Circuit Map of Frontal Lobe Seizures
Brodovskaya, Anastasia, Neuroscience - School of Medicine, University of Virginia
Kapur, Jaideep, Neurology, University of Virginia
The central hypothesis of this dissertation is that anatomical connectivity of the seizure focus and properties of neurons drive seizure circuits. We combined novel techniques such as activity reporter TRAP2 mice, local field potential recordings, tissue clearing, viral tracing, chemogenetics, optogenetics, lesioning, and super resolution microscopy to interrogate the circuits active during frontal lobe focal motor to bilateral tonic-clonic seizures.
We found neuronal activation in the striatum, globus pallidus externus, subthalamic nucleus, substantial nigra pars reticulata, and neurons of the indirect pathway. Simultaneous LFP recordings from these structures showed that seizures activate structures via short and long latency loops, and activation of the basal ganglia modulates seizures. These studies led to the hypothesis that connectivity of excitatory neurons primarily drives long-distance seizure spread.
Seizures also preferentially activated dopamine D2 receptor-expressing neurons over D1 in the striatum, which have different projections. D2 neurons are more excitable than D1; thus, the properties of neurons also determine seizure circuits.
The D2 receptor agonist infused directly into the striatum through a bilateral cannula exerted an anticonvulsant effect. Systemic injection of the D2 agonist was also anticonvulsant in frontal lobe seizures. We found that injection of D2R agonist led to extensive activation of parvalbumin interneurons in the cortex and striatum ipsilateral to the seizure focus. D2R agonists activate PV interneurons, which in turn inhibit principal neurons, potentially explaining the anticonvulsant effect of D2R agonists.
Previous studies indicate that the thalamus is essential for seizure maintenance and generalization to the contralateral hemisphere. Surprisingly, we found that seizures spread faster to the contralateral cortex than to the contralateral thalamus. The seizure focus in the ipsilateral cortex was strongly connected to the contralateral cortex via the corpus callosum as indicated by viral track tracing, whereas the ipsilateral thalamus lacked direct monosynaptic connections to the contralateral thalamus. We propose that seizures spread from the seizure focus to the contralateral cortex by engaging the cortico-cortical commissure, corpus callosum, rather than via commissural projections between the two thalami or through bilateral spread from the thalamus via the brainstem.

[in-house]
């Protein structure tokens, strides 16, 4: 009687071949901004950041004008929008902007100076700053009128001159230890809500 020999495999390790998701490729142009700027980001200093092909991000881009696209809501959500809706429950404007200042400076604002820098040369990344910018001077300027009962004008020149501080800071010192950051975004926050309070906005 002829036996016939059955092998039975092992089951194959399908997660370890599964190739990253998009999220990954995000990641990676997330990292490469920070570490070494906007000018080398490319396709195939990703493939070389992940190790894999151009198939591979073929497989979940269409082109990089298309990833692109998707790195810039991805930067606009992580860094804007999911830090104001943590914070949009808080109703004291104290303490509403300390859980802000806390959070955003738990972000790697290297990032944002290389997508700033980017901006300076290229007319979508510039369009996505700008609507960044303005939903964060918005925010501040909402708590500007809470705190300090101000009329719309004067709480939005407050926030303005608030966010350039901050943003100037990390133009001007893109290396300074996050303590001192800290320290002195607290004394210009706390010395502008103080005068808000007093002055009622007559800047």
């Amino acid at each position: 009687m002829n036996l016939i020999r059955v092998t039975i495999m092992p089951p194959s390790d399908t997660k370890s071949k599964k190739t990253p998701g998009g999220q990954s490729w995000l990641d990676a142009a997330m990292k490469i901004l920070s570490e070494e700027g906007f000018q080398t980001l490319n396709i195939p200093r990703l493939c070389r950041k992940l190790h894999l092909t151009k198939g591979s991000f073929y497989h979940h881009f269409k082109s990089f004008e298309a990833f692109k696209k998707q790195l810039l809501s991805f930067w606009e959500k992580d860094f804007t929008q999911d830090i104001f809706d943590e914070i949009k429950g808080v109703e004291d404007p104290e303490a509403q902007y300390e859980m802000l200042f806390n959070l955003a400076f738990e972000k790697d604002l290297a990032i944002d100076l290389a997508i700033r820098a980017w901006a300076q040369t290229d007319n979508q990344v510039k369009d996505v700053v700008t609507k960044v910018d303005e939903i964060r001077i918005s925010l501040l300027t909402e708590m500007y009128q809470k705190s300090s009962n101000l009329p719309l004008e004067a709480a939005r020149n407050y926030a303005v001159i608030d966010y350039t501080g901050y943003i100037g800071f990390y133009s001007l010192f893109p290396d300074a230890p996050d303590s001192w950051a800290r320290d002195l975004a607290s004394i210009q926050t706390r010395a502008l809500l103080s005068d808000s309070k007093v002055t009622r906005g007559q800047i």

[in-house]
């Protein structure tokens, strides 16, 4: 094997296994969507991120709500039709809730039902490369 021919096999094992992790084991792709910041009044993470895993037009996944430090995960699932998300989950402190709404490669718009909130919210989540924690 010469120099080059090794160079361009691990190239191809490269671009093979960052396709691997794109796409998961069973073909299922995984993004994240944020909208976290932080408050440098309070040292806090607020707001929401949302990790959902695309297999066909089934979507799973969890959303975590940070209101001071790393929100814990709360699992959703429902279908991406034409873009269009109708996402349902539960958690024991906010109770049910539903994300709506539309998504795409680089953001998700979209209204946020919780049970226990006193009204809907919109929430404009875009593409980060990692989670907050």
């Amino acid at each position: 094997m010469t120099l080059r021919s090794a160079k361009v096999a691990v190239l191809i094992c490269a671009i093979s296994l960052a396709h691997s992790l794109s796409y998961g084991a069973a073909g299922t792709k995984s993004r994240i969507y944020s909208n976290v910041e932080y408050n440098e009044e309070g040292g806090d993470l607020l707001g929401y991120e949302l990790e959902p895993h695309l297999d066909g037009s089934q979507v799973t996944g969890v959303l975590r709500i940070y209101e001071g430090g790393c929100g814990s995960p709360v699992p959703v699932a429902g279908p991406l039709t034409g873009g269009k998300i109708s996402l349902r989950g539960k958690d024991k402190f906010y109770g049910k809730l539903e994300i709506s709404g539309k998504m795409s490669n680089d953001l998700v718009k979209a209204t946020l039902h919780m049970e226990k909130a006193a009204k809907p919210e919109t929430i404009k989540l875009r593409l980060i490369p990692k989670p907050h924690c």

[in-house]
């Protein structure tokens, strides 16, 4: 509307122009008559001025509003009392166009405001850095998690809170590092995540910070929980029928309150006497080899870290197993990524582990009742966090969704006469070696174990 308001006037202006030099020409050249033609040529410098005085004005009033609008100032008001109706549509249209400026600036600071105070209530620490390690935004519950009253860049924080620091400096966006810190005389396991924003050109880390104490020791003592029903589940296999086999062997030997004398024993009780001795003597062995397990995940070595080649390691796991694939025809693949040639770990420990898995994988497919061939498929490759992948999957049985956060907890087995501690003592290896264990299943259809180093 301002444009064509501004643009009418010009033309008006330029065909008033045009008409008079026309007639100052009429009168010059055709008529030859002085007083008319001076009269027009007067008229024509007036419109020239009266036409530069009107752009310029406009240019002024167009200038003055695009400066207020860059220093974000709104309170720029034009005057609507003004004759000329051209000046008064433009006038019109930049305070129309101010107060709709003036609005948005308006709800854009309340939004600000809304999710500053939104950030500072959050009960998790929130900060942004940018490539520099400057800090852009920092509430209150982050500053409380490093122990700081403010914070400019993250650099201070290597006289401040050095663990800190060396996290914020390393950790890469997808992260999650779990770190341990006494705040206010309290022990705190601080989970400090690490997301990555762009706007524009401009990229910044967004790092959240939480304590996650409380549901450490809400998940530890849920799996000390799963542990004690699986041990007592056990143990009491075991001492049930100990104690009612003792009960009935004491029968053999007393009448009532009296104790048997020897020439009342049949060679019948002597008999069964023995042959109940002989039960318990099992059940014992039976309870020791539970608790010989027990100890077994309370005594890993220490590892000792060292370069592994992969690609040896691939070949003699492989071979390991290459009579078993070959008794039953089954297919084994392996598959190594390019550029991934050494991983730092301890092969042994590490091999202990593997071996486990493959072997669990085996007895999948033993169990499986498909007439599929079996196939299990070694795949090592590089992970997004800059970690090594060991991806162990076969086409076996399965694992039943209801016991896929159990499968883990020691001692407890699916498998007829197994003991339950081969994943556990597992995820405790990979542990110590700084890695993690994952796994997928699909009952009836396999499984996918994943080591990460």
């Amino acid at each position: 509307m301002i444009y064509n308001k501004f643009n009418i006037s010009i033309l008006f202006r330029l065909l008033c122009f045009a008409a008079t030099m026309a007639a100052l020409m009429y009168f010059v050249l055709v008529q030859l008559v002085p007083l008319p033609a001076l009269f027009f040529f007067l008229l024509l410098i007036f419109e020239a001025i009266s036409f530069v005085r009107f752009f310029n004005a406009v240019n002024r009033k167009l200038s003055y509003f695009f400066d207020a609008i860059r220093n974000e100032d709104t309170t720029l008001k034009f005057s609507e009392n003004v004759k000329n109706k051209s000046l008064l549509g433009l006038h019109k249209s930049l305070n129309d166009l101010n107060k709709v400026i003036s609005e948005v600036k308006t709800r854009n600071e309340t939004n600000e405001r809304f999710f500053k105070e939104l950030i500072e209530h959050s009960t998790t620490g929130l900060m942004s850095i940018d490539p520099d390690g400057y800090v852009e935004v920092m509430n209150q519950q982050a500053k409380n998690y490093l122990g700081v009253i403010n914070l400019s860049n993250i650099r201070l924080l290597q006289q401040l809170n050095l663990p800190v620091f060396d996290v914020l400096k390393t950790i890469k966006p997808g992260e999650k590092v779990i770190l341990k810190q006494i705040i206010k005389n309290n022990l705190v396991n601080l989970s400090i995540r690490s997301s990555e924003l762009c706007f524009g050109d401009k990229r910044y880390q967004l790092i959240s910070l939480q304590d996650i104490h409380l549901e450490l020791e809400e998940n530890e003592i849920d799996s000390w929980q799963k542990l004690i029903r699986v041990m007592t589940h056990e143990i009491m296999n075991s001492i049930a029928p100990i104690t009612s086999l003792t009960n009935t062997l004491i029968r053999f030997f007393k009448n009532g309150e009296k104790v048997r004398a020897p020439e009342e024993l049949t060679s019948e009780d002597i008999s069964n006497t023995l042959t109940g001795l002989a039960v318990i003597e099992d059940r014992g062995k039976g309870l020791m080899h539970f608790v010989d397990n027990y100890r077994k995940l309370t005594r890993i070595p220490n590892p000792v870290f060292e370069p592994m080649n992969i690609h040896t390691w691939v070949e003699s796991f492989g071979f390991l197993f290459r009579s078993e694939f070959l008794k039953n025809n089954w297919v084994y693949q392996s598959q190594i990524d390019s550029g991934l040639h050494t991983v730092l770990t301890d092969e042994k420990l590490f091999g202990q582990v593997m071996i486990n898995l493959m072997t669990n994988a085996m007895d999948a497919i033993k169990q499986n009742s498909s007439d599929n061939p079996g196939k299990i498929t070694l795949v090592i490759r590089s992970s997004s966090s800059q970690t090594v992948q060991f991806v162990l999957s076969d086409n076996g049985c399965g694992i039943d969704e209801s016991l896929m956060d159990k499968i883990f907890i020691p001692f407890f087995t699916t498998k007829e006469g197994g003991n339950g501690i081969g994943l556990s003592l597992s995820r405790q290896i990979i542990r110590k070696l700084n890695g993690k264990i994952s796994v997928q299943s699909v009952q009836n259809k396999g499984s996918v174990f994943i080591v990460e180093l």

After chemogenetic inhibition of the ipsilateral thalamus, we still found contralateral seizure spread, although seizure duration decreased significantly. Anterior callosotomy, on the other hand, prevented contralateral seizure spread during initial seizures. Thus, we propose that the thalamus amplifies seizures, whereas the corpus callosum allows transmission to the contralateral hemisphere.
Recent studies also indicate that superficial layers 2/3 are recruited ahead of the deep layers 5/6 locally, but it is not known how seizures spread intracortically over a long distance. We showed that superficial layers were more activated after a seizure compared to deep layers throughout the cortex. Seizures spread faster posteriorly through the superficial layers and arrived to the posterior deep layers with a delay. AAV9 GFP injected at the seizure focus labeled posterior superficial layers stronger than posterior deep layers, suggesting more direct monosynaptic projections exist across layers 2/3 than layers 5/6. We further showed that activated cells in the posterior cortex receive direct synaptic connections from the seizure focus. However, not all neurons that received direct projections from the seizure focus became active, which might suggest that those neurons were electrophysiologically different to begin with.
PHD (Doctor of Philosophy)
Seizures, Epilepsy, Basal ganglia, Thalamus, Cortical layers